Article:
I love it.

  6. #15
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    Quote Originally Posted by B2Tall View Post
    My forum name (B2Tall) obviously refers to my love of peach ice cream.
    *Snort!*

  7. #16
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    Quote Originally Posted by aj's 40 cal View Post
    mine is my initals plus the gun i carry = aj's.40cal, may I ask why is your's localgirl... obvious from the fact ur a girl.. lol
    K, I get that! I have only ever posted on one other forum, which is my local newspaper. I was commenting about the bypass they are planning to build, and decided on localgirl because yes, I am female (though I am twenty years past being a girl), and obviously I am local to Sandpoint (VERY important around here--the only thing that gives you any cred!), so I just kept that handle.

  8. #17
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    Quote Originally Posted by Doc Mustang View Post
    I am a former enlisted submariner, when I finished my first term I left the navy, and went to college with the assistance of the Army National guard where I served as a medic. Then I was accepted to medical school and accepted a Navy commission as a doctor. In the Naval service former enlisteds who become officers are referred to as "Mustangs". Doc being a title for both physicians and medics comes first hence: Doc Mustang.

    In the submarine community we use both "BZ" as well as something which was carried over from the navy diver community "Hoo-ya" (obviously descended from the Marines OO-rah!) which is not to be confused with the army's ubiquitous "Houah!" which serves as everything from "do you understand me?" to "screw you", as well as a cheer.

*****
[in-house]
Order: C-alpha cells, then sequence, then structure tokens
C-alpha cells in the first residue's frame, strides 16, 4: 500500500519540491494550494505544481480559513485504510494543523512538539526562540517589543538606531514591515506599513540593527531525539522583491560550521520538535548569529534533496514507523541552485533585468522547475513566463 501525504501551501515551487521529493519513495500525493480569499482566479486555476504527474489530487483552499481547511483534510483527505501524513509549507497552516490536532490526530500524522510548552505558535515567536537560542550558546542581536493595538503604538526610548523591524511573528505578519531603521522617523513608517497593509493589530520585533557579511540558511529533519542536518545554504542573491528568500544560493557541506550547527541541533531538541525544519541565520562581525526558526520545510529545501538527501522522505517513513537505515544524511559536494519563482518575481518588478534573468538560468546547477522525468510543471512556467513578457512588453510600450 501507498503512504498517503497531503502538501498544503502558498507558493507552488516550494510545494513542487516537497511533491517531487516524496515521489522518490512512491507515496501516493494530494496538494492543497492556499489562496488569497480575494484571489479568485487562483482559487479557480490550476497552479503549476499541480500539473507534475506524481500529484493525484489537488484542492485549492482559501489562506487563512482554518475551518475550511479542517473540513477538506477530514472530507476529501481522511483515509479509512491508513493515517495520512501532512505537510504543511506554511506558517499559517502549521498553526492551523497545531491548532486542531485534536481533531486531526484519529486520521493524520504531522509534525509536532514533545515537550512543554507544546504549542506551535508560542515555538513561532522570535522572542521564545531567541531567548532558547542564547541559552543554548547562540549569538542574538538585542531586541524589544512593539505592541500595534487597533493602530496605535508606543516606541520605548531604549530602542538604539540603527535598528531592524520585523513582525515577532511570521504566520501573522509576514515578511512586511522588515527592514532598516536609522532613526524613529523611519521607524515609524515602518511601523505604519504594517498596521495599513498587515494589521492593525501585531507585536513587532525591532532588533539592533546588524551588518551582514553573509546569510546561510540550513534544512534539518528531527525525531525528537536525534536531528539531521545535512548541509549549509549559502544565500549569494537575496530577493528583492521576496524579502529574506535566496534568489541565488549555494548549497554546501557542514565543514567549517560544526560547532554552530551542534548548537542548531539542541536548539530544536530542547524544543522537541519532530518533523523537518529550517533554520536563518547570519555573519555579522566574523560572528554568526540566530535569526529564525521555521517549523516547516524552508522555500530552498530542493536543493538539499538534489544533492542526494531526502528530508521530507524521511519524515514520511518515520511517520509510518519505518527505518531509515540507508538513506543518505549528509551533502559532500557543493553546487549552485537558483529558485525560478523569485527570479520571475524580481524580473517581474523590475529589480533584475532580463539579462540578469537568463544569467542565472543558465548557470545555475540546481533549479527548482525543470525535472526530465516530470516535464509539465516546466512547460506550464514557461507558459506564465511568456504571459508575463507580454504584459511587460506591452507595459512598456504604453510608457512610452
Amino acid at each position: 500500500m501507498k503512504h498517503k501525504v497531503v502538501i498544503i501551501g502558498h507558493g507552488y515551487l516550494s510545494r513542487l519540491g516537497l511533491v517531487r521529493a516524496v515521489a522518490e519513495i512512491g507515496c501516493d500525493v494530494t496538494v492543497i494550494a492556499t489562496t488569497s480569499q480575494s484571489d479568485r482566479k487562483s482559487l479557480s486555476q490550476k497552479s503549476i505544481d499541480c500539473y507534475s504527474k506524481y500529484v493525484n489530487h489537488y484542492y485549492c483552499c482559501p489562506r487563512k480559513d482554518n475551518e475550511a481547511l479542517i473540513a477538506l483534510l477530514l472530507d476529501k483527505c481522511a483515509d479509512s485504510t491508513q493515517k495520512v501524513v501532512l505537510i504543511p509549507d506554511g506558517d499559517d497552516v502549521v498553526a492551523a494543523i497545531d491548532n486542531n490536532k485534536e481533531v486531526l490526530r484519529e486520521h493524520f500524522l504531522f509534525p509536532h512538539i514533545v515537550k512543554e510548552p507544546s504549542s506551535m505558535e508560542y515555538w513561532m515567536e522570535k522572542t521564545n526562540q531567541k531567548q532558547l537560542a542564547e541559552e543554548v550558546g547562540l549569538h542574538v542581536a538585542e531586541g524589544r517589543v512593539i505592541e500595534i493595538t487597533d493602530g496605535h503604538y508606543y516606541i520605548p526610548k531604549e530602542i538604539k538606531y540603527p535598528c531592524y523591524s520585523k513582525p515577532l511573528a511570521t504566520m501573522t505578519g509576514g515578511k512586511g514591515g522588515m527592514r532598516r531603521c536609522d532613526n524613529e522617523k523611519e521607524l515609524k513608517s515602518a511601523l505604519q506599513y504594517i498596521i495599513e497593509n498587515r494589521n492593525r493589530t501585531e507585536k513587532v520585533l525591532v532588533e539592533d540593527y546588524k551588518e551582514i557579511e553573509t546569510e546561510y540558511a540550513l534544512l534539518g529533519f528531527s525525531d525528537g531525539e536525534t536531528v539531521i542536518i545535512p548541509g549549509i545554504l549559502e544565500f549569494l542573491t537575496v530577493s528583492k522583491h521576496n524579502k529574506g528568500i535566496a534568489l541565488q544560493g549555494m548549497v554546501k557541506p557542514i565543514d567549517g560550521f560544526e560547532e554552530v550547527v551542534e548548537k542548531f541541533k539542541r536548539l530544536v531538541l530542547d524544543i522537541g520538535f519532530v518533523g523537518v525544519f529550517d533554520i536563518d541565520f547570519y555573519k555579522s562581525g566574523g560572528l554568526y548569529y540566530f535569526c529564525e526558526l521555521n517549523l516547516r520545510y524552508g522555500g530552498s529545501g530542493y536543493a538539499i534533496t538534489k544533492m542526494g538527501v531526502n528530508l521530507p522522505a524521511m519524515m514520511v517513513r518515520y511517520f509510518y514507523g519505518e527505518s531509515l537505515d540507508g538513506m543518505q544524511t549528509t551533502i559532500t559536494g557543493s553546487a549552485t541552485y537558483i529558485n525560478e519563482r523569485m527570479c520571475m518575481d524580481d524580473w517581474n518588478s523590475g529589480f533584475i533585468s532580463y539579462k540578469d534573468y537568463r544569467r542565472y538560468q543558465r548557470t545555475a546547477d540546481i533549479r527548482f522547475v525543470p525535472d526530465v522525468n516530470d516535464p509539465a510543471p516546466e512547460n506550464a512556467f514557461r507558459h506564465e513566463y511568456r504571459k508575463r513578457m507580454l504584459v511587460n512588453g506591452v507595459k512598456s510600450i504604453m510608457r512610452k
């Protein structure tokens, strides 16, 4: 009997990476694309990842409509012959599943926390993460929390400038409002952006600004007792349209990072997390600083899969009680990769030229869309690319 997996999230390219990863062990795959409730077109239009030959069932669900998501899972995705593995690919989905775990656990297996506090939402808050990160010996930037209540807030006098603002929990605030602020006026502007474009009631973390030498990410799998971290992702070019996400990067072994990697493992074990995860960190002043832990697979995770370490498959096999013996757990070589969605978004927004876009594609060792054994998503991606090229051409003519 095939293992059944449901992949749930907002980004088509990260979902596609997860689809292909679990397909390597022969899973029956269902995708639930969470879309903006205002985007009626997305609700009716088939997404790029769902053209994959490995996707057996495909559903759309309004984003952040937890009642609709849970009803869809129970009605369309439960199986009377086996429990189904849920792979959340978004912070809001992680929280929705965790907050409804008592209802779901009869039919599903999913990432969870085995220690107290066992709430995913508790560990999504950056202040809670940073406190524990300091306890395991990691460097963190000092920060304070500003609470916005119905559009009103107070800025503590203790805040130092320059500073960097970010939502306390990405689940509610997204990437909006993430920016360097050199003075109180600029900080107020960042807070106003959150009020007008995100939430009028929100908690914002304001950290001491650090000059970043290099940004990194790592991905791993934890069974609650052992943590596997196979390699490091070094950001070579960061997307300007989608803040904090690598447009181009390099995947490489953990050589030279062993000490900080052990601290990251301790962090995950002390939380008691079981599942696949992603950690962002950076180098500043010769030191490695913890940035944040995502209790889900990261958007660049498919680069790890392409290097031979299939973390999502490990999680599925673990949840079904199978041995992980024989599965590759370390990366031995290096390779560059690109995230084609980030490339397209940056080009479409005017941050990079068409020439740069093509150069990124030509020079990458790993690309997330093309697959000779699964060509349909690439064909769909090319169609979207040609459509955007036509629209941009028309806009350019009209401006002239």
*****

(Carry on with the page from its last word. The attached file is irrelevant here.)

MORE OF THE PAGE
Never would have known that. And NOW I have a large arsenal of shout-outs to choose from. Sweet.

  9. #18
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    WV, 3rd bridge south, second girder in, deep amidst the shadows
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    Localgirl,
    Mine is the callsign used by the team in Vietnam. As for your being past the age of a girl, I doubt we old boys will agree with that comment.

    .38 Super, .45 1911 frames depending on location.

    take care and be safe
    pfb
    " A congressman with a vote is more dangerous than a redneck with a brand new and loaded gun."

  10. #19
    50AE is a caliber designation. AE stands for action express: two pistol cartridges use this designation. The .41AE was the first atempt to create a 10mm/40caliber autopistol cartridge. The design uses a rebated rim, meaning that the rim is smaller than the case wall diameter, and in the case of the 41AE the rim is the same size as a 9mm luger. The reason for using this odd design is so that a pistol could be developed off of existing nine mm platforms without changing the extractor mechanism.

    The 50AE also uses a rebated rim in this case being to same size as the 44mag rim. This was done to make cartridge compatable with the Israelil Desert Eagle pistol. Acardia Machine and Tool also made a pistol, the AutoMag V, for this cartridge. L.A.R. made an oversized 1911 named the Grizzley which could be had in 50AE and IMHO would probably be the only 1911 design worth owning. Single action revolver fans are not to be left out, Freedom Arms made a model 555 holding five rounds of 50AE.

    As an interesting twist Corbon Ammo and Magnum Research (Importers of the Desert Eagle) colaborated to make the .440 Corbon, a unique cartridge that is both bottle necked and uses a rebated rim. The .440 Corbon is a 50AE necked down to take a .44 bullet.

  11. I think my screen name is pretty obvious :-)